Costa (+135) lays his perfect record on the line as he’s 4-0 in the Octagon and 12-0 overall. “Borrachinha” was made short work of his opponents, having??just one battle in his profession go further than the halfway mark of the next round which was his final bout when he pumped out Uriah Hall at 2:38 of the second round. Of his 12 professional wins, 11 were by knockout and one by submission.
The Brazil native is an aggressive fighter, marching forward from the beginning of the bout seeking to unload his strong strikes. Costa is extremely light on his feet and??has good head movement and feints. He has a ridiculous outcome of 8.83 significant strikes per second and lands 59% of his own takedown efforts, while also stuffing 81 percent of takedown attempts . He does tend to shed his palms in markets, which leaves him vulnerable to counters.
What a potential war between two guys who looked like they had been cut out of granite and have contrasting styles. Costa is all round aggression looking to place his opponents away in catastrophic manner, while Romero is considerably more patient and more technically sound. Costa has a problem by consuming 5.79 strikes per minute and also against a power puncher such as Romero, he could be in a certain situation. Finally, we have not seen Costa get hauled into deep waters and Romero has an excellent gas tank.
Benitez (+255) is now trying to pick up his very initial three-fight winning series from the Octagon. This is the very first time we have seen”Moggly” as May of 2018 if he needed just 39 minutes to eliminate Humberto Bandenay. That success had been Benitez’s first knockout from the UFC and also his first because 2013, and that he did it in style with a slam.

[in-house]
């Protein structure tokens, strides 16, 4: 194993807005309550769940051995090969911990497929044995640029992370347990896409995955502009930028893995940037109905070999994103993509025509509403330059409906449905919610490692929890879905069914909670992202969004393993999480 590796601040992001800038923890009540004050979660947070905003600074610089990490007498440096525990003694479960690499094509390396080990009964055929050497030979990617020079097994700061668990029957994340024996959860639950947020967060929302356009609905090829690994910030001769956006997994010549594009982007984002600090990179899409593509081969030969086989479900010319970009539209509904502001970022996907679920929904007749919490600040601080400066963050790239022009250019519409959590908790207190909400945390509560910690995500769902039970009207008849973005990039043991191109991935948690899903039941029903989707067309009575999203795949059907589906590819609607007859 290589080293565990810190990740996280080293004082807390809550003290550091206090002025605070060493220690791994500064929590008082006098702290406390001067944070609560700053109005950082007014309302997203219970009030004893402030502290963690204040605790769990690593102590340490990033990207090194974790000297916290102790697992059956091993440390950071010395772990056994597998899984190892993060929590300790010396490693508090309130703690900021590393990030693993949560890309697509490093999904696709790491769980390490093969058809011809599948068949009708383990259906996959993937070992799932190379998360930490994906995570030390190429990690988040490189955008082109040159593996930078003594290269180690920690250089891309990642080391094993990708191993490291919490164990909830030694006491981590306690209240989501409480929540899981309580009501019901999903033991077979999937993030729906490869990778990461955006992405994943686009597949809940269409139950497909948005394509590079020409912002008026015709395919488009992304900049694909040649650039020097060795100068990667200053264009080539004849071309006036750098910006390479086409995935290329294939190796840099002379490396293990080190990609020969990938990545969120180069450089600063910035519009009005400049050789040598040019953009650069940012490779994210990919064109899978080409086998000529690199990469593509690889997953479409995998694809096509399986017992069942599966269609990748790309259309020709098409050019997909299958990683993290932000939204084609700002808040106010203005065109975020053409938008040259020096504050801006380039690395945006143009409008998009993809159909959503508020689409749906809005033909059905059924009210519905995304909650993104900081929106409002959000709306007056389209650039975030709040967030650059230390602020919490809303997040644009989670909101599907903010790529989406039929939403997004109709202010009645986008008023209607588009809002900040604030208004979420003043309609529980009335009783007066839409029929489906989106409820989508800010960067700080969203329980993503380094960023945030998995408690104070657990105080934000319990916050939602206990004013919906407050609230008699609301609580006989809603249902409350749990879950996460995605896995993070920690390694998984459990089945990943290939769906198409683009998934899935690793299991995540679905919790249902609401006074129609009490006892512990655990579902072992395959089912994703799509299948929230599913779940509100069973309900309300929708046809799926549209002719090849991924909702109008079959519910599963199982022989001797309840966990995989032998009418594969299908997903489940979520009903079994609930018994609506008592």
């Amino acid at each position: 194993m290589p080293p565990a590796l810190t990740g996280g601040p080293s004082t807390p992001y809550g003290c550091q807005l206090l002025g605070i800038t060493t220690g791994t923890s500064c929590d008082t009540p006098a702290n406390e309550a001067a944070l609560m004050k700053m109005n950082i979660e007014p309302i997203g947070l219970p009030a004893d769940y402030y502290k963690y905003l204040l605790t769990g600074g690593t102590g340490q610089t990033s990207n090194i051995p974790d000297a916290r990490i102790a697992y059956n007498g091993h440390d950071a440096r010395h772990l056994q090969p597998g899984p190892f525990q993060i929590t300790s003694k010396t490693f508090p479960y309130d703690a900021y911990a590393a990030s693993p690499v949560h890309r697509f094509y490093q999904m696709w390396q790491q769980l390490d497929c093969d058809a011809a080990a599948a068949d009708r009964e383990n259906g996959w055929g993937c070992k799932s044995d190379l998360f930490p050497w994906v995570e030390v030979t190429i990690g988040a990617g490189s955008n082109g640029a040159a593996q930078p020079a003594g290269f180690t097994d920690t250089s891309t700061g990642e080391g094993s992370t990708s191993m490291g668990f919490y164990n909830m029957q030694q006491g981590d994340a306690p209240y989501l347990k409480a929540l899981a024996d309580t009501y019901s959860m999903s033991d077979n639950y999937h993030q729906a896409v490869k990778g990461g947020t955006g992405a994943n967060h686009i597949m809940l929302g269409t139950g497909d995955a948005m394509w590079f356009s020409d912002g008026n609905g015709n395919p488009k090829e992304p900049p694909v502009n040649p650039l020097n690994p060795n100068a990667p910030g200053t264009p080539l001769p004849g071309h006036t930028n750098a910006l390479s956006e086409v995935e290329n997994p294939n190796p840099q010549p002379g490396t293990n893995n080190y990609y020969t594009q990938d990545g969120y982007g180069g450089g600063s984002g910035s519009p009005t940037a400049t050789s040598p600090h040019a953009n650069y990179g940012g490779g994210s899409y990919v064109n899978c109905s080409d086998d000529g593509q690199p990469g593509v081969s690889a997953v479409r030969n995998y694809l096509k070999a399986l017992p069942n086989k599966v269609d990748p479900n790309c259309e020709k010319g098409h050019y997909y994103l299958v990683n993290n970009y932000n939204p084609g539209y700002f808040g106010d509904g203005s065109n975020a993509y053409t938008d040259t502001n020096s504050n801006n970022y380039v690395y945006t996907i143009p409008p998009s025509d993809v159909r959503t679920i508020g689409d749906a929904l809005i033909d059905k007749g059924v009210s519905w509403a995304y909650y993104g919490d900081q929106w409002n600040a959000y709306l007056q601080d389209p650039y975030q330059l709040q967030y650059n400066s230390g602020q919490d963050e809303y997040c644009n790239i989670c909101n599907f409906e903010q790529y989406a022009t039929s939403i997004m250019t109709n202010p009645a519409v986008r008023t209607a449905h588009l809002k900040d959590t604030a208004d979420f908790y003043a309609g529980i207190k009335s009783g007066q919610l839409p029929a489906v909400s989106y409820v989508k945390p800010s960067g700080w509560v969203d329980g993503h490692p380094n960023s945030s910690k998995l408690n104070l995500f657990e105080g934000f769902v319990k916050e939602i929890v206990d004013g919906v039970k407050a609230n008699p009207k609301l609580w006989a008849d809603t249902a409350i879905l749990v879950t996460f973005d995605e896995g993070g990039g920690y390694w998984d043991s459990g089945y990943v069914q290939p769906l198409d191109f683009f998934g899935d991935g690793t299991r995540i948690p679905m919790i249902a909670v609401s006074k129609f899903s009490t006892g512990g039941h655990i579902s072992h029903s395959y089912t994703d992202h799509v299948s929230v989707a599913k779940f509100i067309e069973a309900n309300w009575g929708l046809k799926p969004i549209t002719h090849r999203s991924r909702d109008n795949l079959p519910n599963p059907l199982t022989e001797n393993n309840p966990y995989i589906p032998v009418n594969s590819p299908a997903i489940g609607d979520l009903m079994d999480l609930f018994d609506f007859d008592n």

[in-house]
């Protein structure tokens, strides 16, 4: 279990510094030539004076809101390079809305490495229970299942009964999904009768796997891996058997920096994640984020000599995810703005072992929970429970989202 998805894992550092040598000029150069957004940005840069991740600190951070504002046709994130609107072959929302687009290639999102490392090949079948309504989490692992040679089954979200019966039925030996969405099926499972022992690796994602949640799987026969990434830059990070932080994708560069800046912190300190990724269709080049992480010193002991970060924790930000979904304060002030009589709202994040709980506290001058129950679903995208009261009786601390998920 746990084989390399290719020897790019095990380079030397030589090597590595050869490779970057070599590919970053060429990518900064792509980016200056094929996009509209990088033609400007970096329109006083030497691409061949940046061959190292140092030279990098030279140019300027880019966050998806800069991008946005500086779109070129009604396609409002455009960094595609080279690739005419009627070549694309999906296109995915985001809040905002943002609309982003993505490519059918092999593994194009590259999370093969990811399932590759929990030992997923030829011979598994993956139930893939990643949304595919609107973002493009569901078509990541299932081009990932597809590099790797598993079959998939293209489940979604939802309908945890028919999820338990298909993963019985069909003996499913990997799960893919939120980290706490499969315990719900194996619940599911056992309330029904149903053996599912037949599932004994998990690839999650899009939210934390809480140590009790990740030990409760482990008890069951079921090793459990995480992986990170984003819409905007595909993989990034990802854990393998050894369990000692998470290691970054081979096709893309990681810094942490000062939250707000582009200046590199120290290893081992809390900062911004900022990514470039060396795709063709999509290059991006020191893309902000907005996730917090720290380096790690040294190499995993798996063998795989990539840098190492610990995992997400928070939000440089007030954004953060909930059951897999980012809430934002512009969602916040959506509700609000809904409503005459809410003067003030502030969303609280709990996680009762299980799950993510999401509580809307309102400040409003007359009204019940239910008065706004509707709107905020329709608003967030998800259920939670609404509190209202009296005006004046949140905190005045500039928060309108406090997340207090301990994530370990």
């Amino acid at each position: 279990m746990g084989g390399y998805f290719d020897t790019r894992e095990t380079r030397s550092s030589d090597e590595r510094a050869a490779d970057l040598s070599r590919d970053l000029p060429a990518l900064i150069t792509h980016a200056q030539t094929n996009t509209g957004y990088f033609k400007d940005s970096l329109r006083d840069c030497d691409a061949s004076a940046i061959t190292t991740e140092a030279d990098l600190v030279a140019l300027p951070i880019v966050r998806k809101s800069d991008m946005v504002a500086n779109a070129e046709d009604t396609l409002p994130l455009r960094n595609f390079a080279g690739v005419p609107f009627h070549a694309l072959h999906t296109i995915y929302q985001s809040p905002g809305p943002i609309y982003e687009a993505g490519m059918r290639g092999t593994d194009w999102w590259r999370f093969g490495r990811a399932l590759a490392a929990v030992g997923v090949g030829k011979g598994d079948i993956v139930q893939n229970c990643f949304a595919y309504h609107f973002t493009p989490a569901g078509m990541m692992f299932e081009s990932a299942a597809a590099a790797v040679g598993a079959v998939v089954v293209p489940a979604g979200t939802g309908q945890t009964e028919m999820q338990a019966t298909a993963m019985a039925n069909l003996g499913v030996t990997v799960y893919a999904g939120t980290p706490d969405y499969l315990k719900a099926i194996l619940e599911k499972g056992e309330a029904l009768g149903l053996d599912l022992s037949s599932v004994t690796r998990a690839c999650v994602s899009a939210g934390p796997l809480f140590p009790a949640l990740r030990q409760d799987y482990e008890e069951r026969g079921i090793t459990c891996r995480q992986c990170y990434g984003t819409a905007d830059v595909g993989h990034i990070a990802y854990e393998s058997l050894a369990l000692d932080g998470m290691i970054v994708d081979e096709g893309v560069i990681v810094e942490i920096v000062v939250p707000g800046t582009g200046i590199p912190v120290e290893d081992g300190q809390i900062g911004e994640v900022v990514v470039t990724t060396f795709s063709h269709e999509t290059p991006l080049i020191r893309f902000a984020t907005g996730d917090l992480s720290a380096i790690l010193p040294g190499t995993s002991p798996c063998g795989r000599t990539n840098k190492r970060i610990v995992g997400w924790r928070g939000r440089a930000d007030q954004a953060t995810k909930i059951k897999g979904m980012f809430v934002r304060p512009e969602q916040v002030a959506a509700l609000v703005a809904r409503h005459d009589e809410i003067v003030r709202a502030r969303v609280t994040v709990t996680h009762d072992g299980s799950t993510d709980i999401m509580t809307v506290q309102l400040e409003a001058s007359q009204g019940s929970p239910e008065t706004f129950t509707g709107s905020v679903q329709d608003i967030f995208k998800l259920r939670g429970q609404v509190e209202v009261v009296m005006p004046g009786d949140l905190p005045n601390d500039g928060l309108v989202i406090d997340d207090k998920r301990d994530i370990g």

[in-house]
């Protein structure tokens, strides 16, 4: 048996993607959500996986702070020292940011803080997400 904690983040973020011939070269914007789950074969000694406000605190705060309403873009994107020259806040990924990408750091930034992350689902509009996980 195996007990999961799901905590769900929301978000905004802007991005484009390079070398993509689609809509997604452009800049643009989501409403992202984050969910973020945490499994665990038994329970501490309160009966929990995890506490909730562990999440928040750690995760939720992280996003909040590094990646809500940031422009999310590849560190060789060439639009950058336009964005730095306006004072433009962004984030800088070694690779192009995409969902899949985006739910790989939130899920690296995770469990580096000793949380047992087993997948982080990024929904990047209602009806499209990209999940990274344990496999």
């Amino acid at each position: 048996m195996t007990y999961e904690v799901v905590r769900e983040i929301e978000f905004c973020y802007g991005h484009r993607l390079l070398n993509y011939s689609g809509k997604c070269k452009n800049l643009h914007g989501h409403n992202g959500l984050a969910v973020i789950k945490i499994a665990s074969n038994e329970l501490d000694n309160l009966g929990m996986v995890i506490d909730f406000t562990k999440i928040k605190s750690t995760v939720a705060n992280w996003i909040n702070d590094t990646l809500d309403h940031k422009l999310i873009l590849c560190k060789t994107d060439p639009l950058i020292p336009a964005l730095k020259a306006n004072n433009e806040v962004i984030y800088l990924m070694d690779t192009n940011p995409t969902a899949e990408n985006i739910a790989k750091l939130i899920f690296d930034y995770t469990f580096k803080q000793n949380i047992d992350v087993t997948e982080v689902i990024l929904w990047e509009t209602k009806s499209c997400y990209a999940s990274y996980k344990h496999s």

The Mexico native is a competitive fighter that storms forward from the beginning of the struggle with a flurry of kicks and punches. He’s quite light on his feet, floating round the Octagon and moving in and out of danger. His cries are very crisp and accurate, seemingly finding his opponent’s chin??with ease, and he averages 4.23 strikes per minute.
Yusuff (-335) intends to stay undefeated in the UFC and pickup his fifth straight win total. “Super” earned a UFC contract with his decision victory over Mike Davis at July 2018 in Dana White’s Tuesday Night Contender Series. He’s backed up that victory with back-to-back wins in the Octagon, most recently bringing in a unanimous-decision triumph over Sheymon Moraes in March.
The Nigeria native is a written fighter that gets in the face of his rival, often standing just on the outside of striking selection. He times his strikes very well, searching for his opportunity to throw combinations, and he averages 6.42 strikes every minute??but also surpasses 4.22 strikes weekly. Although he absorbs a high??rate of strikes, his shield is very good with his hands held high and he rolls with cries really nicely.